U.S. Crude Export Ban is Unsustainable

Brian Hicks

Written By Brian Hicks

Posted February 28, 2013

There’s a storm coming in the oil sector, and it will be a major one.

As is well-known by now, there is a massive glut of oil and natural gas production in North America thanks to the shale boom. From Texas to North Dakota, producers are chafing at the 30-year-old ban on crude exports, seeking to find ways to export oil to foreign markets that are willing to pay hefty prices for it.

They are getting crafty now. Kinder Morgan Energy Partners LP (NYSE: KMP), for example, has elected to construct mini-refineries that will process some kinds of crude just enough to let it qualify as “refined” fuel so it can be exported. Valero Energy Corp. (NYSE: VLO) and Marathon Petroleum Corp. (NYSE: MPC) are also pursuing similar strategies.

At this moment, ultra-light oil—found in ample quantities in shale rock—appears to be the industry’s biggest hope. It could bring in $40 billion annually in revenue—nearly $10 billion more than what it would were it sold within the U.S.

Bloomberg reports:

“It’s going to get exported in one way, shape or form or another,” said Ed Hirs, a professor of energy economics at the University of Houston who also runs a small production company in Texas. Producers will sell it abroad “as a product in its own right, or it’s going to be exported as a finished good, having become diesel, plastic or fertilizer.”

Ultra-light oil comprises around 14 percent of total U.S. crude production, and the focus on this represents the oil industry’s push to get Congress to modify or overthrow the limits imposed on crude and natural gas exports—limits that were set in place long ago.

The shale revolution has changed things, and the government is reacting—last year, it started approving liquefaction plants and LNG export terminals—but it is a slow process. Going from an ultra-conservative energy policy and limited production to free exports of oil and gas is a jarring shift, after all.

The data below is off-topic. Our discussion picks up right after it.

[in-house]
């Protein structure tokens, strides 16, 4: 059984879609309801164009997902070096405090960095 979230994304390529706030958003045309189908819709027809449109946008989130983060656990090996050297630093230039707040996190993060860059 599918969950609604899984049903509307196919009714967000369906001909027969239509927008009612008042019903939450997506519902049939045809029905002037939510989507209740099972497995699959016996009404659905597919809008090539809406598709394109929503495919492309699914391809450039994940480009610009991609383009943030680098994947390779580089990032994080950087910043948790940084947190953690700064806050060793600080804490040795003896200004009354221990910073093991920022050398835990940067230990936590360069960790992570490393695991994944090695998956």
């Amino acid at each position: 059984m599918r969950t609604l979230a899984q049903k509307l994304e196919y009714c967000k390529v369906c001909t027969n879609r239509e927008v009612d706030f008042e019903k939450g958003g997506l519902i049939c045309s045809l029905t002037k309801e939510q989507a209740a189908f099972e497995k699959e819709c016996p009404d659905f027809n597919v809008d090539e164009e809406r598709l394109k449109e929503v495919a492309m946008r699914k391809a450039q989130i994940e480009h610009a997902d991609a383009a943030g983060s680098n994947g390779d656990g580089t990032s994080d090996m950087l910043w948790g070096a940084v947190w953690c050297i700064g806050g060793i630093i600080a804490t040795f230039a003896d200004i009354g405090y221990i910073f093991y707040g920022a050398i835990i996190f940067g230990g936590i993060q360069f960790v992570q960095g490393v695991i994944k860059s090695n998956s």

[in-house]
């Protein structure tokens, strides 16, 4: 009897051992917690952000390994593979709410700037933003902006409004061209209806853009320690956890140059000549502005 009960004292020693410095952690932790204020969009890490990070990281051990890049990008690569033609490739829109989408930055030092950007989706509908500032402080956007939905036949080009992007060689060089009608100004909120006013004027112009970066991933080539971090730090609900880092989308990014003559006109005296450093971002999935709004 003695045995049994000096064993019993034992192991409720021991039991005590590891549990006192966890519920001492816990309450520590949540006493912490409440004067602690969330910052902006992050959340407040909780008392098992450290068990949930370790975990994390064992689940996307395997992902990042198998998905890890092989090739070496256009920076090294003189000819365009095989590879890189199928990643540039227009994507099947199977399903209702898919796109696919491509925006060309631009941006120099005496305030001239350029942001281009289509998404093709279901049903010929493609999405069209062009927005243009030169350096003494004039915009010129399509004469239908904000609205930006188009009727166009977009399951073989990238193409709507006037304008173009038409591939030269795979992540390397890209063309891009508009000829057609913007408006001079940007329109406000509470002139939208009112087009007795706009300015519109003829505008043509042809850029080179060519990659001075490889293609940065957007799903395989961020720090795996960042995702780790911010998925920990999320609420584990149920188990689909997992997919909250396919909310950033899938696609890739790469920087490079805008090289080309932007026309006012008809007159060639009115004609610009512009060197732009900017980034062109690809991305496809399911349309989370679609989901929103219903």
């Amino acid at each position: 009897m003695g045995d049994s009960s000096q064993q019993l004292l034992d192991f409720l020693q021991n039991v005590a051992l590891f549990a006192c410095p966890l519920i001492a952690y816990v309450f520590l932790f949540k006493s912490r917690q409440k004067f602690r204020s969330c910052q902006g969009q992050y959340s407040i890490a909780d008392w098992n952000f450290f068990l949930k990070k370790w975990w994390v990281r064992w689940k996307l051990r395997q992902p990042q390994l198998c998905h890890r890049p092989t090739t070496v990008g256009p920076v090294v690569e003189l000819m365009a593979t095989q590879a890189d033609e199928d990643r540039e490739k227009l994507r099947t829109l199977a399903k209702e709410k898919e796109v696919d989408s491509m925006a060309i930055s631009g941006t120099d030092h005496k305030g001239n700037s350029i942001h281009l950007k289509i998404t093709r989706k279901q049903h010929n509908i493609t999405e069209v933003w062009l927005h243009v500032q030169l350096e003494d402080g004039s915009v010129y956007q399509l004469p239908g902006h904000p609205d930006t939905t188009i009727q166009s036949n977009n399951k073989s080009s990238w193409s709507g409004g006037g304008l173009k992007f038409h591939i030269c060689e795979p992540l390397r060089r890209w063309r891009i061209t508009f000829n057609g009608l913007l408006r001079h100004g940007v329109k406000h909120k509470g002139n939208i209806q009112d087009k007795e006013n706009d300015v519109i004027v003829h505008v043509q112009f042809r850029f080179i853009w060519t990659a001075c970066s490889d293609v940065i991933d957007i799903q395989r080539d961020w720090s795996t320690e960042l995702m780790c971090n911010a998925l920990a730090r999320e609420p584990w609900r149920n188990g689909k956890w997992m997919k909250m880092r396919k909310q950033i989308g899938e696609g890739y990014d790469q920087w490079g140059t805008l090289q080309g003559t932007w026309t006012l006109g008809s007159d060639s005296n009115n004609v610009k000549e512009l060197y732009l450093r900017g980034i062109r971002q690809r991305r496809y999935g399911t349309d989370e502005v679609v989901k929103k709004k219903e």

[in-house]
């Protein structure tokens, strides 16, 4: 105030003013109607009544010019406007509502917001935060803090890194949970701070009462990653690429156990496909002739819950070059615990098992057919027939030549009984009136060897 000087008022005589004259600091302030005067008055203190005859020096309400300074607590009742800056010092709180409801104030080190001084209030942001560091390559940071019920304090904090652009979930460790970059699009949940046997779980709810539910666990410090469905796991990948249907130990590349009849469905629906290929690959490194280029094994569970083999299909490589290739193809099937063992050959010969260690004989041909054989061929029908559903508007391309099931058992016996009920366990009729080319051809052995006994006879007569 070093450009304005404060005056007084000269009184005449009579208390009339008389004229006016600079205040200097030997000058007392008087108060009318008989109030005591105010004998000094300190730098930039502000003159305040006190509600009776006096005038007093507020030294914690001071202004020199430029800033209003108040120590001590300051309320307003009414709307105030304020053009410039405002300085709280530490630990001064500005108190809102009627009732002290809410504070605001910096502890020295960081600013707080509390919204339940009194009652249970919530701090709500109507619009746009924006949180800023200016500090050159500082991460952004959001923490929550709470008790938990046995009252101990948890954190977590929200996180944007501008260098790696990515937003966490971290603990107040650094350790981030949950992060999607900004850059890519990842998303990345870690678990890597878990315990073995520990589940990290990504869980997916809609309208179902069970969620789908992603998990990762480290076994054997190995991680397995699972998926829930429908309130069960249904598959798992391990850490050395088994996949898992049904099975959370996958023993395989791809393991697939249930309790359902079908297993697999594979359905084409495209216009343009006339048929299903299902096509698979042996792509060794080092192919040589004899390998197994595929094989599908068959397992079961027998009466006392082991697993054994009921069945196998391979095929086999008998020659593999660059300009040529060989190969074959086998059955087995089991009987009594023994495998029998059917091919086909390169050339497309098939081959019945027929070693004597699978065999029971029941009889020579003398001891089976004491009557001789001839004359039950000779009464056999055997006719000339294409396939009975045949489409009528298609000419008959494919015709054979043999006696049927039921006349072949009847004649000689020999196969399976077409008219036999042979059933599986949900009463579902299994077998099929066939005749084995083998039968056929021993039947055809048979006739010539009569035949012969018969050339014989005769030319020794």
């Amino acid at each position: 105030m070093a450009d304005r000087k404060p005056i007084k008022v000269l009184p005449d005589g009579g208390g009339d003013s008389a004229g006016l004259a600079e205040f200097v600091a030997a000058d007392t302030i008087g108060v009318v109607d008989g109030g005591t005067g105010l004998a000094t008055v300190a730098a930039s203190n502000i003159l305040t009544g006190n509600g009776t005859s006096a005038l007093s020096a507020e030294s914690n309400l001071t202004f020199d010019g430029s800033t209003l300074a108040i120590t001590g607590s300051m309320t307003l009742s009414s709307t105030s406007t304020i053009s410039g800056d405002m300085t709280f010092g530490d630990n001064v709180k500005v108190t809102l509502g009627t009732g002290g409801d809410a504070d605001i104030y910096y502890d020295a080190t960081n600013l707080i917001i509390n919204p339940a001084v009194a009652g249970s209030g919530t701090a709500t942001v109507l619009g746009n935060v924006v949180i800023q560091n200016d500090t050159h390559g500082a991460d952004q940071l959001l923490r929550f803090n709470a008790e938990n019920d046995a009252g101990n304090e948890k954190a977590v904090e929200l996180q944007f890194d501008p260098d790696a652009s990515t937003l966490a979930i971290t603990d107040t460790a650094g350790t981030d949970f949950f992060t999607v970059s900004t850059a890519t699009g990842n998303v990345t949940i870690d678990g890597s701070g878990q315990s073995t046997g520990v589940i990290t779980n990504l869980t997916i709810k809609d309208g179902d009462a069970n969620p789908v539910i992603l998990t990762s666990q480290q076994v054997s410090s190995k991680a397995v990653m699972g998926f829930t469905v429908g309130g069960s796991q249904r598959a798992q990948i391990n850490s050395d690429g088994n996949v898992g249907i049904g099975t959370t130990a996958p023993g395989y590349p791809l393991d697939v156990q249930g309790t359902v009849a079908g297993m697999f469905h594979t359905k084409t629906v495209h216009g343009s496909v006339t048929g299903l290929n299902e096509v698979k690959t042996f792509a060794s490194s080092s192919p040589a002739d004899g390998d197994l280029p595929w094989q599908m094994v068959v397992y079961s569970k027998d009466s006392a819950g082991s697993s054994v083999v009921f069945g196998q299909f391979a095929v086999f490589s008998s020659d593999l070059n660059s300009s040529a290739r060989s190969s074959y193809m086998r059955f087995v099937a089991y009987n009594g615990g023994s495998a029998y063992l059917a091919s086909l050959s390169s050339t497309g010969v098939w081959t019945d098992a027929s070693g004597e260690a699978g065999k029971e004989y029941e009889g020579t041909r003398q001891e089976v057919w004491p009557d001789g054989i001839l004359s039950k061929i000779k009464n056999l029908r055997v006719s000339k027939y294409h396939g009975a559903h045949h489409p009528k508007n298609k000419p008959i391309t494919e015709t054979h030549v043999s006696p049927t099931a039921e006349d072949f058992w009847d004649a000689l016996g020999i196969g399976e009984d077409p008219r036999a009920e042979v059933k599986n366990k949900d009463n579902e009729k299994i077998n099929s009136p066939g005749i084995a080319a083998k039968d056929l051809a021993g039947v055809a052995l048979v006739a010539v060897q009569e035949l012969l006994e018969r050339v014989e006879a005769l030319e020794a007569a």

In the meantime, companies are trying to find workarounds. Splitters, which are the mini processing units under consideration, can process 300,000 barrels of crude each day, Bloomberg reports. They convert the low-cost condensate into naphtha, kerosene, and other chemically simpler products that aren’t as lucrative as normal gasoline or diesel but that allow for freer exports—thus making things attractive for oil and gas producers.

The main problem with the exports ban is simple inertia. As FuelFix reports:

“We’ve learned for 40 years to talk about energy security as having stuff here and using it here,” noted Michael Levi, a senior fellow at the Council on Foreign Relations. “Sending it somewhere else seems to run against that.”

Currently, the U.S. exports just 40 percent of its crude, or 8.1 million barrels per day (as of last November). Small amounts go to Canada, as the general ban on crude exports doesn’t apply quite as strictly to Canada; BP (NYSE: BP), for example, recently won approval to export some crude to Canada, while Shell’s (NYSE: RDS.A) similar export license just got renewed.

The problem is that the Canadian market simply isn’t big enough to provide the kind of demand the U.S. oil and gas boom calls for. The general U.S. refining infrastructure is attuned to the high-sulfur dense crude, as FuelFix reports, since that is what we’ve been importing from Venezuela, Saudi Arabia, and other countries for years.

Now the situation has changed very rapidly. Although the U.S. pipeline and refinery infrastructure is making the necessary changes, it’s an extensive process and will take years.

In the meantime, not only is valuable oil and gas being wasted (see flaring, for example), but millions in potential revenue is also being wasted due to the export ban. The light crude that the American shale boom has caused such a glut of simply has to be offloaded—hence the necessity of exports.

So either companies can seriously invest in retrofits across their pipeline and refinery networks or they can continue to focus on imports. Most have chosen the former, while others are mixing some high-sulfur in to allow the refineries to process them—though there is an upper limit to such intentional contamination.

The coming battle will largely be over public perception and the government’s position. After decades of stressing energy independence, the government needs to explain to the nation the changed situation and prove that exports are now a good thing. Only then can all the millions in lost revenue begin to be recovered.

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